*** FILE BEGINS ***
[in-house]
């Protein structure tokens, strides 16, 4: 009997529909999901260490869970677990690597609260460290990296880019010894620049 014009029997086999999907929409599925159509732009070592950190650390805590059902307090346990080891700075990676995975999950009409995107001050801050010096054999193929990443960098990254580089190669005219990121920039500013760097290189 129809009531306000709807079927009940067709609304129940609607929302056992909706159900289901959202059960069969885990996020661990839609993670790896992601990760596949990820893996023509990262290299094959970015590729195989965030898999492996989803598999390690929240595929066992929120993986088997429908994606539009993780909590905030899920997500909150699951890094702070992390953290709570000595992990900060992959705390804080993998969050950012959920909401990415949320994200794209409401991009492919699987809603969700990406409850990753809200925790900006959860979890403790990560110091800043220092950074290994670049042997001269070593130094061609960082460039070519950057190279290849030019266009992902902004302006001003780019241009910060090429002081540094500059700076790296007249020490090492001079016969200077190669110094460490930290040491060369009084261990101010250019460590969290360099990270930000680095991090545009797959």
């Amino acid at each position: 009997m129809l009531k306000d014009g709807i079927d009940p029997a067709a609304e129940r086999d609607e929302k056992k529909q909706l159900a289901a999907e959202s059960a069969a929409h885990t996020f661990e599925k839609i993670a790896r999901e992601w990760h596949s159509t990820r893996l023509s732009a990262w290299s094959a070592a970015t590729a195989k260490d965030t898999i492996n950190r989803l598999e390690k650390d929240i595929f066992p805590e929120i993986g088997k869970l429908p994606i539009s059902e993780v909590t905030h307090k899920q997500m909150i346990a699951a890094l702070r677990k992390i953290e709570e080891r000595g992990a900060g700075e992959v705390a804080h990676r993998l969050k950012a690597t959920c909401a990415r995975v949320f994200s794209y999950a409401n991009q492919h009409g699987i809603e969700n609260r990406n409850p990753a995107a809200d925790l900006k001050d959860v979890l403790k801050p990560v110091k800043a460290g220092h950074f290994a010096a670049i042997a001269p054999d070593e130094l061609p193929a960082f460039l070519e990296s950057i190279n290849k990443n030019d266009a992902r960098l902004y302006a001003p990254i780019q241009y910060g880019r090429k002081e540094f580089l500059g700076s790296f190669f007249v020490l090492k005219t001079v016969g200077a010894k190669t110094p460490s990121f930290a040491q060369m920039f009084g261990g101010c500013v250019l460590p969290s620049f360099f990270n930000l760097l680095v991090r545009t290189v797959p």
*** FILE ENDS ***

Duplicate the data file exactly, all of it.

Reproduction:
[in-house]
């Protein structure tokens, strides 16, 4: 009997529909999901260490869970677990690597609260460290990296880019010894620049 014009029997086999999907929409599925159509732009070592950190650390805590059902307090346990080891700075990676995975999950009409995107001050801050010096054999193929990443960098990254580089190669005219990121920039500013760097290189 129809009531306000709807079927009940067709609304129940609607929302056992909706159900289901959202059960069969885990996020661990839609993670790896992601990760596949990820893996023509990262290299094959970015590729195989965030898999492996989803598999390690929240595929066992929120993986088997429908994606539009993780909590905030899920997500909150699951890094702070992390953290709570000595992990900060992959705390804080993998969050950012959920909401990415949320994200794209409401991009492919699987809603969700990406409850990753809200925790900006959860979890403790990560110091800043220092950074290994670049042997001269070593130094061609960082460039070519950057190279290849030019266009992902902004302006001003780019241009910060090429002081540094500059700076790296007249020490090492001079016969200077190669110094460490930290040491060369009084261990101010250019460590969290360099990270930000680095991090545009797959």
């Amino acid at each position: 009997m129809l009531k306000d014009g709807i079927d009940p029997a067709a609304e129940r086999d609607e929302k056992k529909q909706l159900a289901a999907e959202s059960a069969a929409h885990t996020f661990e599925k839609i993670a790896r999901e992601w990760h596949s159509t990820r893996l023509s732009a990262w290299s094959a070592a970015t590729a195989k260490d965030t898999i492996n950190r989803l598999e390690k650390d929240i595929f066992p805590e929120i993986g088997k869970l429908p994606i539009s059902e993780v909590t905030h307090k899920q997500m909150i346990a699951a890094l702070r677990k992390i953290e709570e080891r000595g992990a900060g700075e992959v705390a804080h990676r993998l969050k950012a690597t959920c909401a990415r995975v949320f994200s794209y999950a409401n991009q492919h009409g699987i809603e969700n609260r990406n409850p990753a995107a809200d925790l900006k001050d959860v979890l403790k801050p990560v110091k800043a460290g220092h950074f290994a010096a670049i042997a001269p054999d070593e130094l061609p193929a960082f460039l070519e990296s950057i190279n290849k990443n030019d266009a992902r960098l902004y302006a001003p990254i780019q241009y910060g880019r090429k002081e540094f580089l500059g700076s790296f190669f007249v020490l090492k005219t001079v016969g200077a010894k190669t110094p460490s990121f930290a040491q060369m920039f009084g261990g101010c500013v250019l460590p969290s620049f360099f990270n930000l760097l680095v991090r545009t290189v797959p």